September 27, 2006

Ithaca, (Indepedant) Rock City

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Last month marked the opening of No Radio Records, the second of two new independent record stores in the Ithaca area. Although Ithaca is quite a cultured city, it has been void of a dominant music culture for many years. But now, Volume Records and No Radio Records are supplying Ithaca with “better places to buy better music,” according to Pete Wolfanger, one of the co-owners of Volume Records, which opened last May. The result of these openings is that in less than six months, a new and delightful music front has emerged in Ithaca.
Even though independent record stores are in steep decline around the country, Volume Records and No Radio Records are helping indie stores make a comeback. Volume Records is directly inside The Commons (148 East 8th Street, next to Juna’s café), and No Radio Records is just blocks away (312 East Seneca Street, near CTB). No Radio Records, a store whose name developed from owner Bob Proehl and friends complaining about the lack of a music scene in Ithaca, has been getting an exceptional response in its first month of business. “I’ve been really happy with the number of Cornell students that find their way down here,” Proehl said. This is no surprise, since No Radio Records isn’t just a record store. When creating the shop, Proehl kept in mind the high increase in the online purchase of music. “What can the shop be that a website can’t,” Proehl wondered before the store opened. It turns out that a music shop can be an art gallery, a coffee house, a performance space, a retail locale and a community as well. Even though the ambiance of a music store is unlike anything a computer screen can offer, some people, like freshman Caitie Clark feel that “Downloading music is so much easier than going to a store when there’s work to do and it takes time to get off campus. It’s simply more convenient.”
Others feel that it’s worth the trip. Cornell’s own Fanclub Collective, a group that brings many smaller concerts to campus, has been “really supportive of the shop,” said Proehl. In the spirit of community, Proehl is looking to help support others. Every month he will be rotating the art display, and Cornell students are welcome to come down and hang their own work. Proehl is also “trying to set up an Ithaca College and Cornell showcase.” Three shows have taken place so far inside of No Radio’s doors and Proehl has plans for more. This coming Thursday Gunshy from Chicago will be taking the No Radio stage.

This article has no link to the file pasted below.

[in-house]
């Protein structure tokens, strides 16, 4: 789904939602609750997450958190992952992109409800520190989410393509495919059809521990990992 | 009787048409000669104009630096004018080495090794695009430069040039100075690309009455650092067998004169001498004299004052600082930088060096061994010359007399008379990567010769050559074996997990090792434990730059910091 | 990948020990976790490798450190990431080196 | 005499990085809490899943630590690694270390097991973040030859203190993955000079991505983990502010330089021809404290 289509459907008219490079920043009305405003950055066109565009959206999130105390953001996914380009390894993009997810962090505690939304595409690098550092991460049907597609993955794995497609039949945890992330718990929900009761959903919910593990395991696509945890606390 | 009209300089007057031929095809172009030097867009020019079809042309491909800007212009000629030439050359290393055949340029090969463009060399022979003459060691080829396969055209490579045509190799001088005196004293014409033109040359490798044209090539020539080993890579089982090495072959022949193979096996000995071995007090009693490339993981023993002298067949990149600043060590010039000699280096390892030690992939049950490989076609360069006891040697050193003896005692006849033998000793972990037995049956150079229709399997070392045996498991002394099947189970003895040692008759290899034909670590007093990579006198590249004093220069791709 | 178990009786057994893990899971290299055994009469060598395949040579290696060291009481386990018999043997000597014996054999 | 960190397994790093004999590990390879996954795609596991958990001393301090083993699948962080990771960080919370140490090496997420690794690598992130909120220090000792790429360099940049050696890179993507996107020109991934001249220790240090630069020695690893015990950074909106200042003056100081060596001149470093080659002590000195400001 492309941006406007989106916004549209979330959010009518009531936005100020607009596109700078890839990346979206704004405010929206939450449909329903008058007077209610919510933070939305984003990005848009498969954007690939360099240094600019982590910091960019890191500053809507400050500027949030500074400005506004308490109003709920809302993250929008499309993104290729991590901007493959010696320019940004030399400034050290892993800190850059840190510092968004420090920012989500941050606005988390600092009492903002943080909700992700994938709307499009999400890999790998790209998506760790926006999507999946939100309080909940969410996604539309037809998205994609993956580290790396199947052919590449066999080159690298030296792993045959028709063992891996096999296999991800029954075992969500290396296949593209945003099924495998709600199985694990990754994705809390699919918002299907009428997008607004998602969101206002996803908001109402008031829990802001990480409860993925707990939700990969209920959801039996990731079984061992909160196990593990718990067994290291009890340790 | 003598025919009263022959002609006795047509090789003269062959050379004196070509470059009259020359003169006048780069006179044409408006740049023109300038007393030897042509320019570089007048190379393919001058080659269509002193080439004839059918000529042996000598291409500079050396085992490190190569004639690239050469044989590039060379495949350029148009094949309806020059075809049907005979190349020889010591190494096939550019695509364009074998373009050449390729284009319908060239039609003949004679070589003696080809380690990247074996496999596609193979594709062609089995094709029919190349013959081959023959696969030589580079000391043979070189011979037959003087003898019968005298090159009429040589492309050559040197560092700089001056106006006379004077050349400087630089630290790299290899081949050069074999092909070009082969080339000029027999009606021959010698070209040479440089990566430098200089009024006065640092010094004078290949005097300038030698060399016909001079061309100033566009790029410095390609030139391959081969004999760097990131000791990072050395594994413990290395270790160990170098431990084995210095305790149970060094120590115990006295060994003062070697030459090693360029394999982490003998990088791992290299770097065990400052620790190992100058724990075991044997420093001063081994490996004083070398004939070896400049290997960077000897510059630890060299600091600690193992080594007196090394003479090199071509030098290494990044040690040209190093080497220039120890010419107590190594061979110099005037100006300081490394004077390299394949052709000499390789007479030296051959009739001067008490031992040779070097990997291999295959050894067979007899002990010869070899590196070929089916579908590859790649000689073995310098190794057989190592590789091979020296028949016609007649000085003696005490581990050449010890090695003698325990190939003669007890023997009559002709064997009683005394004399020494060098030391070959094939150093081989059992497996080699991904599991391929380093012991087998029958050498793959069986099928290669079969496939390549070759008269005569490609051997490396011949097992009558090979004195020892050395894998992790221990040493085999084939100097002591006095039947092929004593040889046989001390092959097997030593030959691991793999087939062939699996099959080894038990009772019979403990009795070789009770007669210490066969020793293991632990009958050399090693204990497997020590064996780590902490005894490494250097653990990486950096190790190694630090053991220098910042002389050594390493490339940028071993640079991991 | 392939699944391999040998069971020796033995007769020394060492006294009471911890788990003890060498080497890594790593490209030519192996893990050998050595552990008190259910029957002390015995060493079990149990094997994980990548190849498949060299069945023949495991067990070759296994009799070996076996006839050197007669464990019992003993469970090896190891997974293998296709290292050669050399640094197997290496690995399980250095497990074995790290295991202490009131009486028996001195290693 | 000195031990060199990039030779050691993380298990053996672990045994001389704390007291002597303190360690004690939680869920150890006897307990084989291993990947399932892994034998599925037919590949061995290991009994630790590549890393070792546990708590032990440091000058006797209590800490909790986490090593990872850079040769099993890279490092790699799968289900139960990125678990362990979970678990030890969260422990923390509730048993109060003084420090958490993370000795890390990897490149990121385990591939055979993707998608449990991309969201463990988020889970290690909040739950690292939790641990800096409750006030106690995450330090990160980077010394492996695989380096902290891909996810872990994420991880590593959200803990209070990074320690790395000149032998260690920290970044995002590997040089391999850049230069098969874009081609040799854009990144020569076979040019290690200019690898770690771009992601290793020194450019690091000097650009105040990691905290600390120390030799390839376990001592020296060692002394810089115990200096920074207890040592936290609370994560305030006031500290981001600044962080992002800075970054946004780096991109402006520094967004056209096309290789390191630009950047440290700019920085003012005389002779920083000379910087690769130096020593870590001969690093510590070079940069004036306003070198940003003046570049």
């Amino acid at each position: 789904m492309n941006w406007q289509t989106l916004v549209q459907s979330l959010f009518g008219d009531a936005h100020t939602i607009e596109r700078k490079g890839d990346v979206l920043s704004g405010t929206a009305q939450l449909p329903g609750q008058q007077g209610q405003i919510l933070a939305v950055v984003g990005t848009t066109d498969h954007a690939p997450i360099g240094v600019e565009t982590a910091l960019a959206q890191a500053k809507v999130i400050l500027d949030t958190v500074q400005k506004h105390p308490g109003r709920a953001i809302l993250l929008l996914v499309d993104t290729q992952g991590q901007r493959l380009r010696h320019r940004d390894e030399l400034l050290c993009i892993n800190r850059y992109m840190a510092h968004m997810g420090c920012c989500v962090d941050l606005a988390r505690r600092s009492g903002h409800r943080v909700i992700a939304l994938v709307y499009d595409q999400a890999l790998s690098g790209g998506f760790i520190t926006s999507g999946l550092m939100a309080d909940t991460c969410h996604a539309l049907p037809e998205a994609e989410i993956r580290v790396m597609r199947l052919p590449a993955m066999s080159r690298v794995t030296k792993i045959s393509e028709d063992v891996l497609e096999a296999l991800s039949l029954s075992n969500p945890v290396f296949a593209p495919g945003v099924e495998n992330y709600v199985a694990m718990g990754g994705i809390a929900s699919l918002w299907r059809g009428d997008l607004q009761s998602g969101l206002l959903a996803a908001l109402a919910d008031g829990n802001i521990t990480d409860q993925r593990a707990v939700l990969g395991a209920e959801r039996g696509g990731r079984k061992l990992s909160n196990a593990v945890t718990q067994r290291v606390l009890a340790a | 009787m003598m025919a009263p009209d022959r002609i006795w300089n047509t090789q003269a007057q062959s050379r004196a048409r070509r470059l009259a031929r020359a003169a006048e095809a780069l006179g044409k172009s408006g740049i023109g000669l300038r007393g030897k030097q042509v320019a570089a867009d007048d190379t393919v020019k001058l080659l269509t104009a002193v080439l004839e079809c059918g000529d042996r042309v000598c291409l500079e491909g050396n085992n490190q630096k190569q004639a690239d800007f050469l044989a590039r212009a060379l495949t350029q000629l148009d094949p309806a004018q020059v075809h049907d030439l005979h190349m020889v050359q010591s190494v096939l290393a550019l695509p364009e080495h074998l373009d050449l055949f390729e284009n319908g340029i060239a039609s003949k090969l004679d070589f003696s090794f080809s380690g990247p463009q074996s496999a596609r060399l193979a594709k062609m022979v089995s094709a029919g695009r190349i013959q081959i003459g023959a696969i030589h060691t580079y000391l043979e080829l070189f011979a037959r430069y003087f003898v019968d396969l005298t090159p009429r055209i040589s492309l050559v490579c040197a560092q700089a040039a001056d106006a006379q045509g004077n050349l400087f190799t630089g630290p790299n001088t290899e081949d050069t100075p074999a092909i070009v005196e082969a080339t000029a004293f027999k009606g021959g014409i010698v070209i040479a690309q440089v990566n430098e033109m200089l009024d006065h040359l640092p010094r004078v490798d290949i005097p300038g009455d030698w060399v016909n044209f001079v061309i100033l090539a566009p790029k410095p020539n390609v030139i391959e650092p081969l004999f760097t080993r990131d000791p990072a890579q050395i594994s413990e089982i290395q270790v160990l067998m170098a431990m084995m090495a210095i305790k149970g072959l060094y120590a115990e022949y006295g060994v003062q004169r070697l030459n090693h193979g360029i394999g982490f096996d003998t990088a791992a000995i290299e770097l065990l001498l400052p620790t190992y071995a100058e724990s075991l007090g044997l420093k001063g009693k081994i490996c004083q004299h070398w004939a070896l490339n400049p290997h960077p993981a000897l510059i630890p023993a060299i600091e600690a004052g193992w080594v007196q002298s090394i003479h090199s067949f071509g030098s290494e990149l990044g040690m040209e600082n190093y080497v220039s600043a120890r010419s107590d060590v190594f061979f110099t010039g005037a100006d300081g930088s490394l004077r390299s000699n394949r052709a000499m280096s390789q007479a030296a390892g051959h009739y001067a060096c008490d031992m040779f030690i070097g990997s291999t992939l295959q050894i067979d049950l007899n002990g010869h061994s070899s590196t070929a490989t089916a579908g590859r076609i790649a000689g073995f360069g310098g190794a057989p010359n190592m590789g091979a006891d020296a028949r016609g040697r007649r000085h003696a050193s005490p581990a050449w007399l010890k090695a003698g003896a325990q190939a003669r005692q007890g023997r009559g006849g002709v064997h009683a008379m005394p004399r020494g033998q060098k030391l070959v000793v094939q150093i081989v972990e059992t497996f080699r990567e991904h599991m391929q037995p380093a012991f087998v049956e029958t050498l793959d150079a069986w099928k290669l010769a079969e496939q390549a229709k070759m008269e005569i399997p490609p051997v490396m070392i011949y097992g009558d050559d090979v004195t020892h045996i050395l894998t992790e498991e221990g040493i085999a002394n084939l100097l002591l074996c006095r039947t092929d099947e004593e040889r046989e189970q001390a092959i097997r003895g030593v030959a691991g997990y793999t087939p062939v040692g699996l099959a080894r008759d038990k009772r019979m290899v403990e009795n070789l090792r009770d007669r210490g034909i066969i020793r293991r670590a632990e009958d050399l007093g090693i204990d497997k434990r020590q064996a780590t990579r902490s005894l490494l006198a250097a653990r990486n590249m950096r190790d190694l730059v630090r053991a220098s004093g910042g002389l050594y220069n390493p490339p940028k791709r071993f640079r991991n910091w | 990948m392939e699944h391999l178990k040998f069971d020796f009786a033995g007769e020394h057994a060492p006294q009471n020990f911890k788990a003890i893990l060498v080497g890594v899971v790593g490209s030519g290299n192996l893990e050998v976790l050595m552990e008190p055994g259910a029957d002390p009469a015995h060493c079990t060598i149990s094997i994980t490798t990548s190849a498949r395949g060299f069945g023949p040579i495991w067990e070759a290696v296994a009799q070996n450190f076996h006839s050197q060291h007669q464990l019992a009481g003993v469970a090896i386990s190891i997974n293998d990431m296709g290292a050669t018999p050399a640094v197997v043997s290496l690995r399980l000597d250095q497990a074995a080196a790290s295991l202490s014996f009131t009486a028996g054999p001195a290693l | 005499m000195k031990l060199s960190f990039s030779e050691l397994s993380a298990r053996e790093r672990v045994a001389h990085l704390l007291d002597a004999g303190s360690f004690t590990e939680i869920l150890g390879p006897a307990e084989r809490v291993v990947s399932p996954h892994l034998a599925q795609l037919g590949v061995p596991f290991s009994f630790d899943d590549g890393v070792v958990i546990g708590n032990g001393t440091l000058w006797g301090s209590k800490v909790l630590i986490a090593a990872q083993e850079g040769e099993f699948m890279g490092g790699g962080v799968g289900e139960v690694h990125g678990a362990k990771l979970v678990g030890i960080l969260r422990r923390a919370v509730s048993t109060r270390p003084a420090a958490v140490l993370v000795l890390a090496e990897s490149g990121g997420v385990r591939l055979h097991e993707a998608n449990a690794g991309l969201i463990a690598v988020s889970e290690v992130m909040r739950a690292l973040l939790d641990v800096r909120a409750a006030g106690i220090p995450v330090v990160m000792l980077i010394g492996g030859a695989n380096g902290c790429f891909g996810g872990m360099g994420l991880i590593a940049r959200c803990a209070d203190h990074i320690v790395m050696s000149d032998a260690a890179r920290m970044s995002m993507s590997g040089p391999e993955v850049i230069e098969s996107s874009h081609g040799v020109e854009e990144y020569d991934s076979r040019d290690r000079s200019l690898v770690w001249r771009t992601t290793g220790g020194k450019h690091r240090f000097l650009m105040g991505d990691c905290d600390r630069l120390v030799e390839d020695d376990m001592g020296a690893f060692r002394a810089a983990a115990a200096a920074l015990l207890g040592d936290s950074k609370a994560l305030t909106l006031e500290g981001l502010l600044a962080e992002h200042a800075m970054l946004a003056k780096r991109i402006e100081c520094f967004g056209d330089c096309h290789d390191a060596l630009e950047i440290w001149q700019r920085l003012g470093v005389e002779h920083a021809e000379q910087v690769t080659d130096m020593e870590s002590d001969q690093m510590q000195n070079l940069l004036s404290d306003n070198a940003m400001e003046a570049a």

Supporting local artists is also a vital part of the Volume Records philosophy. “Carrying local and regional CD selections is really important to us,” said Wolfanger. Volume Records, which is completely retail, is co-owned by three music lovers of different persuasions, and as a result has a variety of choices ranging from indie rock, to alternative country, funk, soul and R & B. “We specialize in music that’s harder to find.” Although both Volume and No Radio look to cover many genres, both shops are rather small, so the selection is carefully managed to ensure space doesn’t become a problem. At No Radio, the selection consists of mostly CDs, with a few vinyl, while at Volume the store is evenly split between vinyl and CDs.
As far as pricing goes, both stores are quite reasonable. At No Radio Records, Preohl said, “We try to keep prices fairly low and under $15 whenever possible.” Used CDs range from $7 to $9. At Volume Records it’s about the same. A used CD goes for $6.99 on average, and the prices of the vinyl vary depending on their condition.
So what do these newly opened record storeowners have to say about file sharing and programs like DC++? While he’s not 100 percent against it, Proehl said, “I’d like to think people who are really into music have a sense in the ethics of that.” Wolfanger too is not completely against DC++. “It’s a great way to learn about music, but the online recordings are not fidelity. Vinyl records give you a high fidelity recording and by buying music you are supporting the artists and you get liner notes and other information that you can’t get illegally.” Freshman Steve Matthews agrees with the storeowners, saying, “I definitely download a lot, but there’s something cool about going out and buying the real thing from artists you support.”
While the media constantly declares there is no longer a place for independent record stores in society, two shops have found niches here in Ithaca. As far as Proehl is concerned, “A lot of it [the closings of stores] isn’t the market; some of the people that opened the stores are just done; their hearts aren’t in it anymore.” With No Radio Records and Volume Records, this is far from the case. If the passion of Bob Proehl and Pete Wolfanger can predict the future of No Radio Records and Volume Records, then these two stores are sure to fill the music void in Ithaca for many years to come.